Emerging Issues in Security

Storage Demands Are on the Rise as the Size and Volume of Data Grows

The integration and reporting of alarm, video, and access control security systems along with audio files are creating huge amounts of data that need to be stored and managed on a daily basis. If not done properly, performance can be compromised or become very expensive.

server business data storage

triloks / E+ / Getty Images

Video is one of the most storage-intensive applications in security. The industry is undergoing a transformation from analog to network platforms. As the popularity of high definition, megapixel network cameras continues to increase, the need for reliable and scalable storage at an affordable price is a major consideration when choosing proper storage devices and methods.

Close to one-third to one-half of the total cost of the overall video surveillance system is typically associated with storage requirements. New network video surveillance going into applications like retail stores, schools, and casinos, and the systems now being utilized in a variety of industries, including manufacturing, transportation, critical infrastructure, hospitality, law enforcement, government and corrections, require better quality images and increased retention periods.

The increasing popularity of IP cameras and network surveillance systems puts a growing demand on generating high resolution and high frame rates. It also means saving large amounts of video surveillance data over a certain period of time. While high frame rates and high resolution offer clear images and the ability to zoom in for greater detail, the trade-off is the need for higher levels of storage.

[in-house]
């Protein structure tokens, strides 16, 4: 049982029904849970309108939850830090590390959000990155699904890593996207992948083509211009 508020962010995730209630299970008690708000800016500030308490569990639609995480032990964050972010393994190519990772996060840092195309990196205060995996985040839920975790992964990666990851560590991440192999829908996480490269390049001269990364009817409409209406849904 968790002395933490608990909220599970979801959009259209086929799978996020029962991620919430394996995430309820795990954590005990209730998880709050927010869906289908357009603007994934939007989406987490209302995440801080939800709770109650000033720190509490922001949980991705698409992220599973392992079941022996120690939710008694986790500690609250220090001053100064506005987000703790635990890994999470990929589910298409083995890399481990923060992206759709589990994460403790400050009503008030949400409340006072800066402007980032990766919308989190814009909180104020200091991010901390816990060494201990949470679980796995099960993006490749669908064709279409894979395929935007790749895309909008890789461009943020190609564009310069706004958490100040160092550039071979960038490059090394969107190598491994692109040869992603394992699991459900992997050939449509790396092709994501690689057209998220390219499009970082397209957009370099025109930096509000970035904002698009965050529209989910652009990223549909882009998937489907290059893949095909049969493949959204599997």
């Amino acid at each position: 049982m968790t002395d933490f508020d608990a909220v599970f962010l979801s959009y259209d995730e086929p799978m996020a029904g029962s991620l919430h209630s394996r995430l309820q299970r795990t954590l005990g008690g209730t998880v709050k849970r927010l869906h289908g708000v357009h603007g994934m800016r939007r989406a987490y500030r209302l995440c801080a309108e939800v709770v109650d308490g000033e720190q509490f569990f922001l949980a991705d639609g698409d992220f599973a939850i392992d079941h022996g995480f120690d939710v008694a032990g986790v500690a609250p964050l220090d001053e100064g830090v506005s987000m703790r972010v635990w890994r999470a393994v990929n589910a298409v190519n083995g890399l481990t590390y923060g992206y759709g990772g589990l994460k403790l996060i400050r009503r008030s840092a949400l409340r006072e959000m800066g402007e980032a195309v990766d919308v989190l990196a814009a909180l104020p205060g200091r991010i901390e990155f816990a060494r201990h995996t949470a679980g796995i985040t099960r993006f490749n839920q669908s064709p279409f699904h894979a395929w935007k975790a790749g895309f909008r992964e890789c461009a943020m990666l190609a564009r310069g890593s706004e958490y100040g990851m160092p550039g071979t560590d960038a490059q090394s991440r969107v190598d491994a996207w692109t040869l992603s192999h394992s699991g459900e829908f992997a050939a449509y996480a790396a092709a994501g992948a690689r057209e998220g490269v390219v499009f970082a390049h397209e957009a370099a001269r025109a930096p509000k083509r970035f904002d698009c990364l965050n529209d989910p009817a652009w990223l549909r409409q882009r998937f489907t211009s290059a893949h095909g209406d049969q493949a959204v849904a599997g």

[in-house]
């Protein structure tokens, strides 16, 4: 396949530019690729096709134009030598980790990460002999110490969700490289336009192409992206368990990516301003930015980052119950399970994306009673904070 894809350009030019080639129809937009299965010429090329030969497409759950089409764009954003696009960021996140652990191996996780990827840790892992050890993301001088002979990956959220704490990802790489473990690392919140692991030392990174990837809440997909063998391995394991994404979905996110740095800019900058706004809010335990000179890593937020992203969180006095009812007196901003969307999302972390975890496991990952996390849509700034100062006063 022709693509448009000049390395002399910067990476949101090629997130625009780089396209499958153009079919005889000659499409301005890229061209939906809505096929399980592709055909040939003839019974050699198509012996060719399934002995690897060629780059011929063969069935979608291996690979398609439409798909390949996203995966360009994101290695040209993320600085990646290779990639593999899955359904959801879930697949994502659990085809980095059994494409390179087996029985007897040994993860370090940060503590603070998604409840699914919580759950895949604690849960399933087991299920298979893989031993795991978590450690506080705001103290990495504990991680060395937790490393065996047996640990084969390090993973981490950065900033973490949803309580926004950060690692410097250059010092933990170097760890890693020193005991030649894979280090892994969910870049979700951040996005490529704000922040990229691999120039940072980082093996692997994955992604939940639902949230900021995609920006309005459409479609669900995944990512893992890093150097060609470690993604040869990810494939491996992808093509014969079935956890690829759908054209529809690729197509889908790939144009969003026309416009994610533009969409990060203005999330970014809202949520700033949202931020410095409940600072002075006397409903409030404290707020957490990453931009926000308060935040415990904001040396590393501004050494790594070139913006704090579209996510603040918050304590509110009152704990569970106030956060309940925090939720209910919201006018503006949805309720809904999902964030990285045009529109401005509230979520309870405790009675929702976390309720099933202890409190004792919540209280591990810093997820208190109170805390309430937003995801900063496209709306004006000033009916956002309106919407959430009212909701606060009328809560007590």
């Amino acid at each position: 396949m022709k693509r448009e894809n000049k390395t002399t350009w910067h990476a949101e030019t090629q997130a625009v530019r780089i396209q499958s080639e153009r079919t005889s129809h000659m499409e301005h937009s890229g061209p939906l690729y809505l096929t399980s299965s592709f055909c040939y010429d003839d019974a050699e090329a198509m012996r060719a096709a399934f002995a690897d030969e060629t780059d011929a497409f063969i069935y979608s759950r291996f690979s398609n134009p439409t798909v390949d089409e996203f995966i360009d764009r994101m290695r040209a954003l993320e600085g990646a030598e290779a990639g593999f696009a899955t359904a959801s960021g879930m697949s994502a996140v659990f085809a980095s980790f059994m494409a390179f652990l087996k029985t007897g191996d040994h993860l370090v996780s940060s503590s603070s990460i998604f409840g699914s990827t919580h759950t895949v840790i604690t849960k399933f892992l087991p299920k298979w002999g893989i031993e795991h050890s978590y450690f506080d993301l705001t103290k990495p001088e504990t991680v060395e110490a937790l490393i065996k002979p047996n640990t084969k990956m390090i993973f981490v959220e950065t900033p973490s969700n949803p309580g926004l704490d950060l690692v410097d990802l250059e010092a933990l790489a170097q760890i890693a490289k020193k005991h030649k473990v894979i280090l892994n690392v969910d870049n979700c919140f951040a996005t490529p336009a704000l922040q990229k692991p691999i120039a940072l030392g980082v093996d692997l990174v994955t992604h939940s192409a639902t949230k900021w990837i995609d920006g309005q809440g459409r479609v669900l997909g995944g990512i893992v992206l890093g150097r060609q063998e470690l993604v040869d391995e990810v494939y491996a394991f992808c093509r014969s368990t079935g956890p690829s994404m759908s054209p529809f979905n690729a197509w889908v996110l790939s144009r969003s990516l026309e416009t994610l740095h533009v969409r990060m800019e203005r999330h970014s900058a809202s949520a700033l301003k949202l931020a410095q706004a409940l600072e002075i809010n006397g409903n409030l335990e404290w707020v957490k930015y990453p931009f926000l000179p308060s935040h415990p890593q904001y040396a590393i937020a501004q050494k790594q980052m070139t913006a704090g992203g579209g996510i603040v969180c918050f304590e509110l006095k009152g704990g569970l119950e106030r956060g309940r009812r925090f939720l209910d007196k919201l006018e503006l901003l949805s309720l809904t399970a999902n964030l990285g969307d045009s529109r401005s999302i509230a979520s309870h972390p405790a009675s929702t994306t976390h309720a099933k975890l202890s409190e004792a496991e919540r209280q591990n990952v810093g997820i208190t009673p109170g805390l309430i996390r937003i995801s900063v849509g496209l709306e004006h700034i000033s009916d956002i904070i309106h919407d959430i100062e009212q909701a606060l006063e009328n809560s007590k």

According to market studies, North America is the biggest market for spending on video surveillance storage solutions and services. Storage requirements vastly differ across vertical market segments. Government, municipalities, and transportation typically require very large and complex integrated security systems. These verticals utilize hundreds of cameras and devices connected via an IP network. Data storage, retrieval, and retention requirements are critical for these vertical markets.

On the opposite end of the spectrum, you have attorneys, dentists, and other professionals in private offices, or small business owners who are right for an entry level server. Many applications fall somewhere in between in regard to the size and requirements of their security needs.

Storage arrays can be quite small or quite large depending on a number of considerations when calculating storage requirements. There are servers that can accommodate as little as 16 cameras with 2 terabytes (TBs) of storage to units and models to handle hundreds of cameras and up to 144 TBs of storage.

A multitiered architecture for storage can be created that includes storing files on the cloud, which can prove to be the most cost-effective. Scalability and accessibility are other considerations when determining storage needs.

Storage is based on the level of resolution being used, frames per second, and the number of hours a day each camera will be recording.

Retention times can vary from needing to keep files for long periods of time to immediate retrieval of data. Systems can record 24 hours a day while others are utilized only in off hours or are motion-activated. A user needing to save footage 24 hours a day at a very high resolution, for example, may require 100 TBs of storage.

Today and in the future, it is important to choose the proper storage that fits all the needs of your surveillance system to enhance system performance, ensure reliability, and save money.